“Alex!” he called. “Come back!” But his worn-out vocal cords had lost their elasticity and the plea came out a croak.
He shuffled on, taking care with every step that he not tumble forward and be stranded, helpless, in the street.
At the end of the block the old man paused and looked in both directions. Alex had completely disappeared from his dim field of vision. He did not become aware of the two youths until they were upon him.
They approached from both sides at once, the sound of their laughter surreal in his ears. There was no time to even lift a gnarled fist in retaliation. Within moments they had him laying on the sidewalk, his mouth bleeding where the larger of the two had slapped him down. They did not even have to use their fists, it was that easy. He made not a sound, afraid that the slightest provocation would cause them to double their efforts.
One of the boys reached down and began searching through his coat pockets, turning them inside out so roughly that soon the old coat was shredded. A savage kick made him forget his anguish about his only winter coat.
He curled up on his side and lay completely still while the boys stood over him, discussing the situation. Finally deciding he had nothing worth stealing they adopted a nonchalant air and strolled off.
“Wait!” cried the old man. “Come back!”
At the sound of his voice the youths returned to where he lay helplessly. “Could you help me to get home? I’ll pay you for your trouble,” he said shakily.
They looked at one another, bemused. They yanked him to his feet, wrenching his arms as they dragged him toward the house a block away. They had seen this old man a hundred times, all bent over and decrepit with age. He was an easy mark but rarely left his house. It would be a pleasure to rifle through his belongings and pick and choose their treasures.
He was gasping for air as they stepped up their pace, laughing at his bandy-legged shuffle. At the door they watched impatiently as he fumbled for the key which hung on a spiraled key ring around his wrist. The familiar crunching sound was followed by a creak as the door swung open. The boys pushed the old man aside and stepped in, looking for trouble.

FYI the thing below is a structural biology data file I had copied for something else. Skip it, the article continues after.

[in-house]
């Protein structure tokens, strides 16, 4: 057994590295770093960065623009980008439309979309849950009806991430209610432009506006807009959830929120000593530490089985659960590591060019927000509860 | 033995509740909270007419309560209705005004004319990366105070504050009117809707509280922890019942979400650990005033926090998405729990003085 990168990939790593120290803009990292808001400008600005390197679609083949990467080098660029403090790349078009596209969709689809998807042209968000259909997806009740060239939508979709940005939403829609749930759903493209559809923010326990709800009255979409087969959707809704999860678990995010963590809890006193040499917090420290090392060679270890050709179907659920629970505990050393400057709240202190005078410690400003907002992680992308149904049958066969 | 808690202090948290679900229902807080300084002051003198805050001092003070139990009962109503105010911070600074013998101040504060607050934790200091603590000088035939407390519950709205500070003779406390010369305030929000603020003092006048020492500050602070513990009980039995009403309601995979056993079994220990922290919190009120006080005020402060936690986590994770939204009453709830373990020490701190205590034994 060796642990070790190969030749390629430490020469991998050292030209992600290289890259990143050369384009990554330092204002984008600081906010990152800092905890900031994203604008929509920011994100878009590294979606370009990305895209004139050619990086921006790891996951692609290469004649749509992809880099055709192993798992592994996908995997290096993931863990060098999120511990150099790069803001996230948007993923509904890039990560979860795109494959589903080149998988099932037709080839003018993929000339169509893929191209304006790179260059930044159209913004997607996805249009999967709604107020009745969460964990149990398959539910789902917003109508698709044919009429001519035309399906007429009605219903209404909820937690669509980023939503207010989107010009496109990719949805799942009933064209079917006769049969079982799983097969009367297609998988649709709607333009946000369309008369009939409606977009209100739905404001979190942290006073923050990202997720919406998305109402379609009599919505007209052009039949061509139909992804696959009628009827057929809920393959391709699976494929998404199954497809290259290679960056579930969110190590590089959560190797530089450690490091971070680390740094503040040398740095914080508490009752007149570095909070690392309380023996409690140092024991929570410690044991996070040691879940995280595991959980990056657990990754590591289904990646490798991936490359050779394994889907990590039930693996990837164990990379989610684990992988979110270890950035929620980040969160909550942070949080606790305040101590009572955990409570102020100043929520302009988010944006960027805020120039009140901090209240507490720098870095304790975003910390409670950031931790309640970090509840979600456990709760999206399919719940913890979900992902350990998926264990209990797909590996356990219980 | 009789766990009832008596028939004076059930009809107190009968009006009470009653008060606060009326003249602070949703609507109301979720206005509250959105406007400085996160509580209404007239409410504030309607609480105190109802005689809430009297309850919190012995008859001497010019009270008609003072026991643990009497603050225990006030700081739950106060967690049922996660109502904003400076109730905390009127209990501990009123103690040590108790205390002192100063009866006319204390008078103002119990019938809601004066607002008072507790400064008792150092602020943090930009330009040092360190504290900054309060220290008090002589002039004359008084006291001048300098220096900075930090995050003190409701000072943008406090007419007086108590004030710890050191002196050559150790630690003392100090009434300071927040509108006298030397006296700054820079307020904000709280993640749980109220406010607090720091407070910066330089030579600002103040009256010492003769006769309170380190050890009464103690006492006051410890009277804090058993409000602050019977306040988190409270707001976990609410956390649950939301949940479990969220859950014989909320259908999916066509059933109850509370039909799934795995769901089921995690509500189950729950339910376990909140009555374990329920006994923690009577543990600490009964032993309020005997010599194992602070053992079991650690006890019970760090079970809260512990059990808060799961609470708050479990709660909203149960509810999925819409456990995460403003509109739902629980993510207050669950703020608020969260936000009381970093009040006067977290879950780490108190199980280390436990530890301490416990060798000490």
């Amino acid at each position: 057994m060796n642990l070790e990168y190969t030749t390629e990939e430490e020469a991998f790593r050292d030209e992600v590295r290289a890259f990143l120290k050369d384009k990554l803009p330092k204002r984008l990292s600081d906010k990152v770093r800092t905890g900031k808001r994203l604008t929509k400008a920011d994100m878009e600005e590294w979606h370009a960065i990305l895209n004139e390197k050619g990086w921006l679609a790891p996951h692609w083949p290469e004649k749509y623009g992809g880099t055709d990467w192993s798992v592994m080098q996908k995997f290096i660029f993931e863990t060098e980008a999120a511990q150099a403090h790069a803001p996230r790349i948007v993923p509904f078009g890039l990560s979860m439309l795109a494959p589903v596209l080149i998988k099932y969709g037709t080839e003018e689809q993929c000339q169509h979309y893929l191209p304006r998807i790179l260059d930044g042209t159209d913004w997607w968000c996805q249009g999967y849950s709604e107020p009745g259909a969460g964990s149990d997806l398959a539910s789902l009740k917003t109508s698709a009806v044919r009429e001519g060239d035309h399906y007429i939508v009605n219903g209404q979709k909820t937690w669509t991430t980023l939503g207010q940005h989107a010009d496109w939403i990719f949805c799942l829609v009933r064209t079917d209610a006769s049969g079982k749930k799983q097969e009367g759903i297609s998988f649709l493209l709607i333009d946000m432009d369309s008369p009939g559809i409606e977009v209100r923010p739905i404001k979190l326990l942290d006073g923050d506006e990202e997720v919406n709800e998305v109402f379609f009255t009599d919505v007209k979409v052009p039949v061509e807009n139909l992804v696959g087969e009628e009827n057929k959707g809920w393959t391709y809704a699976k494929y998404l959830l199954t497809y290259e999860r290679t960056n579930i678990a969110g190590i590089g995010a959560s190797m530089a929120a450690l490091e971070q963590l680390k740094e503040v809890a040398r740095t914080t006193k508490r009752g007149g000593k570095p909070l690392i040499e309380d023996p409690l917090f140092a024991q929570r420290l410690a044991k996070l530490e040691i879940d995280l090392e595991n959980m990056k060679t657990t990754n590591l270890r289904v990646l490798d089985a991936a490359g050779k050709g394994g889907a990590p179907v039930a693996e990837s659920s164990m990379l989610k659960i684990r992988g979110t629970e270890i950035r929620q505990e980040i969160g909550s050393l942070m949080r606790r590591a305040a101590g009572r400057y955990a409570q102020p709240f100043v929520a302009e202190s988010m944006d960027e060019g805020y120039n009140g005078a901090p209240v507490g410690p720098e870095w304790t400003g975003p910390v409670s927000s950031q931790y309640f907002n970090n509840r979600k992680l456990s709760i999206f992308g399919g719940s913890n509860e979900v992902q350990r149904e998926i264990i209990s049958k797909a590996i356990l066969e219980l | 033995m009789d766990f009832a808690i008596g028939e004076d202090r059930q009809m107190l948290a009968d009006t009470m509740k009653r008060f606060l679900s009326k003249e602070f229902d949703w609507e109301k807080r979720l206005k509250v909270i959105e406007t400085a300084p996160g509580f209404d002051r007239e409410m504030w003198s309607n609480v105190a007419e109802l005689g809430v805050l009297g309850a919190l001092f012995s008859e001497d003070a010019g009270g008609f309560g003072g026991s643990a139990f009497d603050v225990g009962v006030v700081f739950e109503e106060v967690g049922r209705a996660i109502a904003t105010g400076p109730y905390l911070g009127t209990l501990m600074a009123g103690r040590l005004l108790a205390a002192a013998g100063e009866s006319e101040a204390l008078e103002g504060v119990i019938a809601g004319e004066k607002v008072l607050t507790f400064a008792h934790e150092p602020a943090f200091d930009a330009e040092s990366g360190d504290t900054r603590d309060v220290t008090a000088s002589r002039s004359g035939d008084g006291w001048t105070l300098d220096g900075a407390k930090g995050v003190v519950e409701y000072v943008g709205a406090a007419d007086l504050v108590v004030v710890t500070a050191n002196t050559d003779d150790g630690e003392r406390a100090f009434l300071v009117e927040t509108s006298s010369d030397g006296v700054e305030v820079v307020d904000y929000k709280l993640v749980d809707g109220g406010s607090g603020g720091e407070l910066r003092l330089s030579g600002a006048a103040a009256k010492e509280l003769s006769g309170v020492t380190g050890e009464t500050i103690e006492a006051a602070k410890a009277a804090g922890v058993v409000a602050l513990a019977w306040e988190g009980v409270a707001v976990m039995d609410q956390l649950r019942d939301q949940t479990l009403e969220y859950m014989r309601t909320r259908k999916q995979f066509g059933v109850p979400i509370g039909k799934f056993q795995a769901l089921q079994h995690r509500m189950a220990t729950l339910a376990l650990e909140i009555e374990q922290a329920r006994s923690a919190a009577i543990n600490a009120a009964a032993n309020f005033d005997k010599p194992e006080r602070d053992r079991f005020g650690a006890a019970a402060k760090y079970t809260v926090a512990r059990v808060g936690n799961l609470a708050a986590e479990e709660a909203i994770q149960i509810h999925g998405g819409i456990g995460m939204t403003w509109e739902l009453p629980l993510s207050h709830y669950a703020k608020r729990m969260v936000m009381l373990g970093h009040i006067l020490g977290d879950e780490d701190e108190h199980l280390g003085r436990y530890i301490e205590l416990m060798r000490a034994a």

The old man smiled to himself as he followed them inside and shut the door. He straightened up, pulling himself to his full height, and stretched luxuriously. Carefully he unfurled the heavy metal eyeglasses that encircled his ears and laid them back on the end table. His ribs were sore from the vicious kick and he rubbed them in remembrance.
The house guests were in the kitchen now, but there was no sound of breaking glass or drawers being ransacked—there was no sound at all from that part of the house.
The young man strode through the living room and paused at the doorway. The two old men stood looking into the mirrored walls of the kitchen, touching their reflections in disbelief. Gone was the arrogance of youth, the straightness of limb, the sureness of grip. They faced one another, stepping closer to get a better view. The larger of the two tried to see his friend but his muscles were so atrophied it prevented him from moving his neck.
They knew they had been searching for something but had forgotten what it was. Or who they were. Perhaps the young man in the doorway could help them.
The young man cocked his head to one side, recognizing a faint scratching sound at the front door. He strode through the room, leaping over the tattered remains of the coat he had shrugged off and thrown in a careless heap. He grinned as he patted the pocket of his shirt where the pension check nestled against his strong chest.
He peered through the peep hole and whooped for joy. Hastily, he opened the door a crack to allow the old, half-blind feline to enter. Alex stumbled up the single step and with his last ounce of strength pulled himself into the musty coolness of the inside of the house. The door closed and was latched against the curtained world.
The kitten licked his paws, purring contentedly. His coat shone with vitality, his bright eyes danced with mischief as the man lifted him up into his arms. “Hi buddy! Where’d you go? You missed all the excitement. We have guests! Come and meet them,” he said excitedly.
And the young man and his kitten headed for the kitchen to make some tea for their old friends.
published Gloucestercitynews.net (Nov. 3, 2020)